Fact: Changing this Federal tax credit to a rebate would ensure all caregivers can obtain this financial relief.

 

Still Fighting – Direct compensation for extraordinary care

CARP proposes a means-tested caregiving allowance to be paid directly to caregivers providing extensive care. This will provide relief to caregivers and allow care recipients to stay in their home rather than in a hospital or long-term care facility. Nova Scotia, as well as countries like Sweden, Australia, the UK and have such programs. All Canadian caregivers deserve the same.

Fact: Many family members want to provide care and keep their family members out of long-term care facilities, but lack of financial resources stops them.

Did You Know?
You could be eligible to receive compassionate care benefits to care for someone else.You can also receive compassionate care benefits to care for a gravely ill person who considers you a family member, such as a close friend or neighbour. A signed Form INS5223, Compassionate Care Benefits Attestation, is required from the gravely ill person or their legal representative. Click to read more about EI Compassionate Care Benefits.

Please click here to read CARP’s Caregiver Policy. Updated: April, 10, 2017.

Sign Up for CARP Advocacy News Today

Provincial Asks

Still Advocating  – Direct compensation for extraordinary care

Sometimes family members want to provide care, but lack the financial resources. A means-tested allowance paid directly to the caregivers would enable them to make ends meet while allowing their loved ones to stay in their home and community. Sweden, Australia, the UK and Nova Scotia have such programs. All Canadian caregivers deserve the same.

 

 

Take Action: Email your Provincial Representatives

Federal Asks

WIN – Expanding Employment Insurance Benefits

Right now, individuals can claim Employment Insurance (EI) if they care for a family member expected to die within 26 weeks. But many caregivers miss work to assist loved ones with chronic illnesses who are not imminently dying. EI needs to be expanded so these caregivers can benefit too.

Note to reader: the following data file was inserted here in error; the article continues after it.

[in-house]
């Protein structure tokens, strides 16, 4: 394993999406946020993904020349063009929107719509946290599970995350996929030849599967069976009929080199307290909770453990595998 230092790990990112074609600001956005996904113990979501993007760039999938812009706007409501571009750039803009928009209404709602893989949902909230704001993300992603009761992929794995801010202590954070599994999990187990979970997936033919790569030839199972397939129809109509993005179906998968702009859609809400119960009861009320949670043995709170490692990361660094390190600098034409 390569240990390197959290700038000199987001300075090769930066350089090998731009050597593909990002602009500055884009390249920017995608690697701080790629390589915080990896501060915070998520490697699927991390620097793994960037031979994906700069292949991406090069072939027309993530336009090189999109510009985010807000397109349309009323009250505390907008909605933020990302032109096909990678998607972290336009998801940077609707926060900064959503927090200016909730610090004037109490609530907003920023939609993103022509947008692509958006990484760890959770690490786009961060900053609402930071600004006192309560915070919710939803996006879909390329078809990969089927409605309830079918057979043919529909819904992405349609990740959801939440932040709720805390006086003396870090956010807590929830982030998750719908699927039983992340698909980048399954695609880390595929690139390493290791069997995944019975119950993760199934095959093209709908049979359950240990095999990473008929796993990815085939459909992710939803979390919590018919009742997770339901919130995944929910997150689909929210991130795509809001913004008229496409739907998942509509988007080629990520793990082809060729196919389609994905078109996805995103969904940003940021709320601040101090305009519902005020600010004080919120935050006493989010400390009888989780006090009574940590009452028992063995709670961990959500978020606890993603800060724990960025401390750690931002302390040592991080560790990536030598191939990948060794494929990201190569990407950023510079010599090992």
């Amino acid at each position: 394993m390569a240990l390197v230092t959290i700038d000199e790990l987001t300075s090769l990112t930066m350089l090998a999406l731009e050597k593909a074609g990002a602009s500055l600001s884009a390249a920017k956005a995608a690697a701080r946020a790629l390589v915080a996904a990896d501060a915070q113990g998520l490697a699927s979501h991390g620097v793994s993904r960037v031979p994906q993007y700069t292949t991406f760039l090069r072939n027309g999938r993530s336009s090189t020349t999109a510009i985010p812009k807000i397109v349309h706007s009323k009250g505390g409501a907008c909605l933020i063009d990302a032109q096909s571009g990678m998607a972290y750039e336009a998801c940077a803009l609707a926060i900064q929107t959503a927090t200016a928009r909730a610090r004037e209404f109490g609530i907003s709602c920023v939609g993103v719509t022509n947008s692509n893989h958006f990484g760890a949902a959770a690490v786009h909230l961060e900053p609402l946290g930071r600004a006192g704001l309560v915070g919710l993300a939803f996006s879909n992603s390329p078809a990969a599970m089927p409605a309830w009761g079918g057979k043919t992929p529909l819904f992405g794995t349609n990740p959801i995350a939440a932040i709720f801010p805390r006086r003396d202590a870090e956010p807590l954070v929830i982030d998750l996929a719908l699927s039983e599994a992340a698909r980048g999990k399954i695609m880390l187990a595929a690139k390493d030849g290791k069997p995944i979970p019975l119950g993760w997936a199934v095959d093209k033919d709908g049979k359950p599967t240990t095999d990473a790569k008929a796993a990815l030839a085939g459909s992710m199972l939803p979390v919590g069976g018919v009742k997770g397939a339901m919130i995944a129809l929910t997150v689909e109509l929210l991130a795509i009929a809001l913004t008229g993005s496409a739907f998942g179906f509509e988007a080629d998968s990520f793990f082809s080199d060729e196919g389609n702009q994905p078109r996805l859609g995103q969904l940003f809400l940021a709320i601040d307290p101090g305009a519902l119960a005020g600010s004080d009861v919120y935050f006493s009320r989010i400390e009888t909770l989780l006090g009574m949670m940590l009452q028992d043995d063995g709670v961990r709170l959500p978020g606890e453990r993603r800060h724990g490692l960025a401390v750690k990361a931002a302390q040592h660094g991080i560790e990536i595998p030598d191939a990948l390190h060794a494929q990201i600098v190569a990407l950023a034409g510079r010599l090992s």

Still Advocating – A Rebate not a Tax Credit.

Caregivers are entitled to a federal Family Caregiver Tax Credit. But tax credits only help those who pay taxes. Those who most need relief – individuals who have given up their employment to provide care or seniors on a fixed income – receive no benefit. Changing this Federal tax credit to a rebate would ensure all caregivers get the financial relief they

Take Action: Email your Federal Representatives

Caregiver Stories

Todd’s Story

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It was on a visit to his mother that Todd noticed that something was wrong. Unpaid bills were scattered about and her usually tidy house, was in complete disarray.

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Barb’s Story

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Barb Brzezicki’s mother Stella was only 52 years old when she started to misplace her keys. Soon, it was credit cards, eyeglasses and losing her purse several times a week.

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Norine’s Story

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The first sign came in 1969, when Bill and Norine were basking in the glow of their son’s birth. Bill faltered on his way to the kitchen. He lost his balance and stumbled into a wall and his vision went blurry.

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Susan’s Story

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Susan was working full time as a Professor of Dance at York University, acting as her husband’s caregiver and raising their young daughter. It wasn’t long before the relentless pace caught up with her.